I finished the examination of Jeff Gerke’s book on building believable characters, but I found a great source that adds another interesting layer. It’s from John Truby’s book The Anatomy of Story. Truby agreed that all great heroes have an inner flaw, a weakness and a need that holds him back. Actually, there’s TWO: a psychological need and a moral need.
The psychological need is a flaw that hurts no-one but the hero. An example is someone who has low self-esteem.
The moral need involves a flaw in how he treats others. He hurts those around him, whether he means to or not. He needs to learn how to act properly toward others. An example is a man with an alcohol addiction problem. He thinks his drinking affects only himself, but he’s mooching money from his friends, he’s neglecting his loved ones, and he’s dishonoring his family name.
Truby says that by connecting the moral and psychological needs of your hero, you create a character who is much more sympathetic and will have a more powerful revelation (called the Moment of Truth in Jeff’s system). An easy way to find that connection is to push a strength so far that it becomes a weakness:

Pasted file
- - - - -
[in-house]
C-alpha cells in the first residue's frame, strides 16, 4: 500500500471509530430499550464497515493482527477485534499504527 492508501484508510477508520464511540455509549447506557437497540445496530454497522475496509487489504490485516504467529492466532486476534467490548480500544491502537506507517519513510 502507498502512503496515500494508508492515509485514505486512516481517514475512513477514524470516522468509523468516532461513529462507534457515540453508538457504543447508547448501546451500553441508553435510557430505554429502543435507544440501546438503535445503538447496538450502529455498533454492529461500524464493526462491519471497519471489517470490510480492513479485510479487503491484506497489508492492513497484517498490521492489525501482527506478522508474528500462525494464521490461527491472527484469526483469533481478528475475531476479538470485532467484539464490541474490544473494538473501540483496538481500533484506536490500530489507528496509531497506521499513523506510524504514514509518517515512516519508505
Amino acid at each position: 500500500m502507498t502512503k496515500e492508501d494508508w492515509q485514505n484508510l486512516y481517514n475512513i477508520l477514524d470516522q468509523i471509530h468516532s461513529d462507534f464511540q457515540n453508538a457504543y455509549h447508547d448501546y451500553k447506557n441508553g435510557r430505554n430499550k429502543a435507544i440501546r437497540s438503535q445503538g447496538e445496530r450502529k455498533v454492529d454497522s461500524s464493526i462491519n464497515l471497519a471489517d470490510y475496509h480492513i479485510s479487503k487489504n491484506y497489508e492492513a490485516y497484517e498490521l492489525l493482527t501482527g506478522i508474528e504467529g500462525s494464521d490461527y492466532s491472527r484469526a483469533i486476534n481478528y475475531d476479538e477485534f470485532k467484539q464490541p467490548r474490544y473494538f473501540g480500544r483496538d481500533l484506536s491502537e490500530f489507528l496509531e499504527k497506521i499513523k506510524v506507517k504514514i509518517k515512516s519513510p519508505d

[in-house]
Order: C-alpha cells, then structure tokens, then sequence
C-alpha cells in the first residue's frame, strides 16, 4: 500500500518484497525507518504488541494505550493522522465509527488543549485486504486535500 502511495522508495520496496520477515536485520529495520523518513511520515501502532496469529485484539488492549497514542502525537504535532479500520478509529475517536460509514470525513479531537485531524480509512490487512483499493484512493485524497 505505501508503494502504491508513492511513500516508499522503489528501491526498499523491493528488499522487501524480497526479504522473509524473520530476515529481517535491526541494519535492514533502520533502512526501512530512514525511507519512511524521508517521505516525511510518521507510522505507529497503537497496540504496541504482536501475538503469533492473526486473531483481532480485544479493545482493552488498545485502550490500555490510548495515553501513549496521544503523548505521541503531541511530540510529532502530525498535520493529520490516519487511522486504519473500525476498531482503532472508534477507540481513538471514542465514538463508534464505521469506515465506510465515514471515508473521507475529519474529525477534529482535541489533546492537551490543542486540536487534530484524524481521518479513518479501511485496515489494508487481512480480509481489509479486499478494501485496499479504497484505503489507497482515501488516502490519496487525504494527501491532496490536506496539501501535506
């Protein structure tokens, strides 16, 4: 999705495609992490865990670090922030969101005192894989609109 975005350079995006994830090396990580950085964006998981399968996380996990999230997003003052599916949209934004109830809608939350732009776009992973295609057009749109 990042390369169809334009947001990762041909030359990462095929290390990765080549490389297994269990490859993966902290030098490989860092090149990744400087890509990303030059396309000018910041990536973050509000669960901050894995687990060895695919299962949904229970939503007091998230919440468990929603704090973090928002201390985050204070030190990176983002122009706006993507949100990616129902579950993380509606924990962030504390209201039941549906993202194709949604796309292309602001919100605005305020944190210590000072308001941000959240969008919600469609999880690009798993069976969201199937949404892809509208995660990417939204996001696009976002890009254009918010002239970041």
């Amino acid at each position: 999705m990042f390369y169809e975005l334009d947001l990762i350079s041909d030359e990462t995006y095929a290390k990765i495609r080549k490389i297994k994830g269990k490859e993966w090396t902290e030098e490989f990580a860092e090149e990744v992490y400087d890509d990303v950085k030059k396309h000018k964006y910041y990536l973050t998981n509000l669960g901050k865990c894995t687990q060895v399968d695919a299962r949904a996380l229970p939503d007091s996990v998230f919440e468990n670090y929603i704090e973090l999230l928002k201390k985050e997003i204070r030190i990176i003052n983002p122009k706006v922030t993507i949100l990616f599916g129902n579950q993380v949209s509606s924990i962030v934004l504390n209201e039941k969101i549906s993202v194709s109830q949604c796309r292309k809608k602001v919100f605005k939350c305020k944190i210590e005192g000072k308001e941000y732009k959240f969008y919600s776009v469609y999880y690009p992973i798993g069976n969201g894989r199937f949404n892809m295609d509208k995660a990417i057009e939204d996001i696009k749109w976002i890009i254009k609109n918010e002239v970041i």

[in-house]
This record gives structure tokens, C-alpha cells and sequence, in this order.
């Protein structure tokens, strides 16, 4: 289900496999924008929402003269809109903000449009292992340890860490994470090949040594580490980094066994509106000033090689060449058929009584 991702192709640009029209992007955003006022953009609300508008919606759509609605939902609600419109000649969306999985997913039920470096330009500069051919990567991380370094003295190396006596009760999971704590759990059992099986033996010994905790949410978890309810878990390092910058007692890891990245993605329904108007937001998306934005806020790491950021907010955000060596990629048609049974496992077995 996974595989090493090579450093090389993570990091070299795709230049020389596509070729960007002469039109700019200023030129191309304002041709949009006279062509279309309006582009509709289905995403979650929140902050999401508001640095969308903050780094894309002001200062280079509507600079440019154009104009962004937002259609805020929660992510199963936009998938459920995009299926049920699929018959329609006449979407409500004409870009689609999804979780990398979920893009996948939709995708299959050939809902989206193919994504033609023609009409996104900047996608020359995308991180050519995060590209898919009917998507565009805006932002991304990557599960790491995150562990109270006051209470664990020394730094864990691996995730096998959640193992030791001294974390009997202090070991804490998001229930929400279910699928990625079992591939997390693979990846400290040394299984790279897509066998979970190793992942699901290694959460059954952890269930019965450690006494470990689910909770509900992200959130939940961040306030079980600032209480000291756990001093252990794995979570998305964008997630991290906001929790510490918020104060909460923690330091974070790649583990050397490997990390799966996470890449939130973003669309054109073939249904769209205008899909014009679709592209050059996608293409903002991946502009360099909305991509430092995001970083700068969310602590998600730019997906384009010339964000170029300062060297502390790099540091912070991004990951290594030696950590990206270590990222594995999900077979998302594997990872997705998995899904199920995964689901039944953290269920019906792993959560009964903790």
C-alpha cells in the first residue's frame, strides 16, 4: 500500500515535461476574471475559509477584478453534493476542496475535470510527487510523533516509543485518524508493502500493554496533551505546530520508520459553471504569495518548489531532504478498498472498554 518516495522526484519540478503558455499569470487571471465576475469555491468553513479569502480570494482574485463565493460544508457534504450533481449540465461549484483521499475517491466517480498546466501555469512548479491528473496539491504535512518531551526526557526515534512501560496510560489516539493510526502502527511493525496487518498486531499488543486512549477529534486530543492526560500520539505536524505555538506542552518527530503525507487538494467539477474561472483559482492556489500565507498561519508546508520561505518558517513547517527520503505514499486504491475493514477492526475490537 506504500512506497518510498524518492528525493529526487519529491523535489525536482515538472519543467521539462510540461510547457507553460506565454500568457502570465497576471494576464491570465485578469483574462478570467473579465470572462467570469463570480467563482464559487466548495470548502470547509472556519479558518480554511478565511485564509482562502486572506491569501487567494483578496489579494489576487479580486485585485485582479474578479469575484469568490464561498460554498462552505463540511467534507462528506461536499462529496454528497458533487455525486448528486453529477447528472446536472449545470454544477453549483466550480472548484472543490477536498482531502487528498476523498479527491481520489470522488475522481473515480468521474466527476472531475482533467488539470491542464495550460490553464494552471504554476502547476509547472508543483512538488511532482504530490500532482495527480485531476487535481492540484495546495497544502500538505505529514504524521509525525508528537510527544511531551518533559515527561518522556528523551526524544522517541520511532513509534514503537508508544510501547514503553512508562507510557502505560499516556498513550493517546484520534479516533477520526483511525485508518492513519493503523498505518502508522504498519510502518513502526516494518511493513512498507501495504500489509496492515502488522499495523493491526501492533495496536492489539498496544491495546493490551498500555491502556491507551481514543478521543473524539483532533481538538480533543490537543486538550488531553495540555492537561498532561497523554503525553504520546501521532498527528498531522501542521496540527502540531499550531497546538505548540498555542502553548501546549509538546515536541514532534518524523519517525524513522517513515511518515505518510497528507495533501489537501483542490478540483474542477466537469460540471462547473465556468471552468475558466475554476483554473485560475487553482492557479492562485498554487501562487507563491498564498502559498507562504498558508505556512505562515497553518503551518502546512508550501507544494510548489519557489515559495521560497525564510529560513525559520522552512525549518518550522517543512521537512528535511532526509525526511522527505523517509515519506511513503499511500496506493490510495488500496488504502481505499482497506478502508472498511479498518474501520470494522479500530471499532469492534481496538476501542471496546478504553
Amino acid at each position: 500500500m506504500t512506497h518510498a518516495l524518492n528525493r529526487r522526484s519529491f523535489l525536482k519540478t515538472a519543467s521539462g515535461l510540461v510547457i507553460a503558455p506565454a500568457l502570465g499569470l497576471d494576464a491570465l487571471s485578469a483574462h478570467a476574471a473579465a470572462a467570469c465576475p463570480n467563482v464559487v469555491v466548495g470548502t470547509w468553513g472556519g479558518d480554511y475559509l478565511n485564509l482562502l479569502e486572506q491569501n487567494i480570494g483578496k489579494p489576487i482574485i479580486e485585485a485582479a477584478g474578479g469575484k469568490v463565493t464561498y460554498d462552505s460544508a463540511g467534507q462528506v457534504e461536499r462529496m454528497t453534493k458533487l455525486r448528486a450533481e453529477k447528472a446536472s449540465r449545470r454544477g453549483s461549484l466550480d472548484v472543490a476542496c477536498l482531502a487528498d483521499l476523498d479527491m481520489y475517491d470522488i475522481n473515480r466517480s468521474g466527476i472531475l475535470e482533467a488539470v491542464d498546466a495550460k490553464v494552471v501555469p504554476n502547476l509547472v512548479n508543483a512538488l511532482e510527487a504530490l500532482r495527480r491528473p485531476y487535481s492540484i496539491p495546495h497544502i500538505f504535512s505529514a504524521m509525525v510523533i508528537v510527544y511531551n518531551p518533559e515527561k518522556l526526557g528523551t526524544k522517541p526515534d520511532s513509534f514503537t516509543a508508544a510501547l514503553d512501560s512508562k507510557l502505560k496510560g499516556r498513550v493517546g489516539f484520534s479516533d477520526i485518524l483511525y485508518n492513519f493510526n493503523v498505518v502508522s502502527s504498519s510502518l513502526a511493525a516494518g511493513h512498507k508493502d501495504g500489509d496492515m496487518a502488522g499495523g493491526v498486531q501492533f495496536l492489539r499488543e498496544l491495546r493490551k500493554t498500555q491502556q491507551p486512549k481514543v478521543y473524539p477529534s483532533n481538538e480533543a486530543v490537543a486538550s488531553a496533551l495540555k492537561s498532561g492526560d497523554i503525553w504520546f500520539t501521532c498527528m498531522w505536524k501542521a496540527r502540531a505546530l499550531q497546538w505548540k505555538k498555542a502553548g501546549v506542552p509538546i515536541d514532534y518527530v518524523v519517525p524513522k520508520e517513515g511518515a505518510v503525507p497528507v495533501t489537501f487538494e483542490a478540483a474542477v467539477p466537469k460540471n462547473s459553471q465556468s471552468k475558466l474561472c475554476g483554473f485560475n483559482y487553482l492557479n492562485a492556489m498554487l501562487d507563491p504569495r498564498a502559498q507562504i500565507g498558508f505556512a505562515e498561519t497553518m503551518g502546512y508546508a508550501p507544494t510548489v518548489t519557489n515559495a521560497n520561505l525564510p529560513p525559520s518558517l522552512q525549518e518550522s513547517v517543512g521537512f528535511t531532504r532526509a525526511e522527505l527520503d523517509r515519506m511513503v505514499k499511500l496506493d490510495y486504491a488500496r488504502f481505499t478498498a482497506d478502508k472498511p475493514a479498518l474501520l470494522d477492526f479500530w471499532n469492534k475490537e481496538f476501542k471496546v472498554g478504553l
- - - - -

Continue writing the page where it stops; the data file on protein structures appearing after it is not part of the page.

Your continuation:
1. Identify a virtue in your character, then make him so passionate about it that it becomes oppressive. Or
2. Come up with a value the character believes in, then find the negative version of that value and have him deal with it.
Example #1: Your character loves justice. Everything should be fair, the law should apply to everyone equally, and no one should be allowed to abuse the law. This is a healthy virtue that makes for a polite society. Now take it one step further. Your hero is so passionate about justice that he becomes a vigilante. He kills serial killers (Dexter). He chases criminals (Batman). He seeks revenge for a gross injustice done to him (Patrick Jane from The Mentalist). In each of these examples, the psychological need for the hero is to uphold justice. His moral need is that he’s gone rogue and now justice no longer operates properly. Dexter’s moral need lead to the death of his wife. Patrick Jane’s moral need lead to the murder of a man who wasn’t the Main Bad Guy.
Example #2: Your character values family and honor. There is nothing more important than protecting the family. Then his brother defies the family and does something criminal and criminally stupid, so now your character needs to deal with the mess. That’s Michael Corleone from The Godfather.
By layering these needs in your character, you create a more powerful and emotional experience for the reader.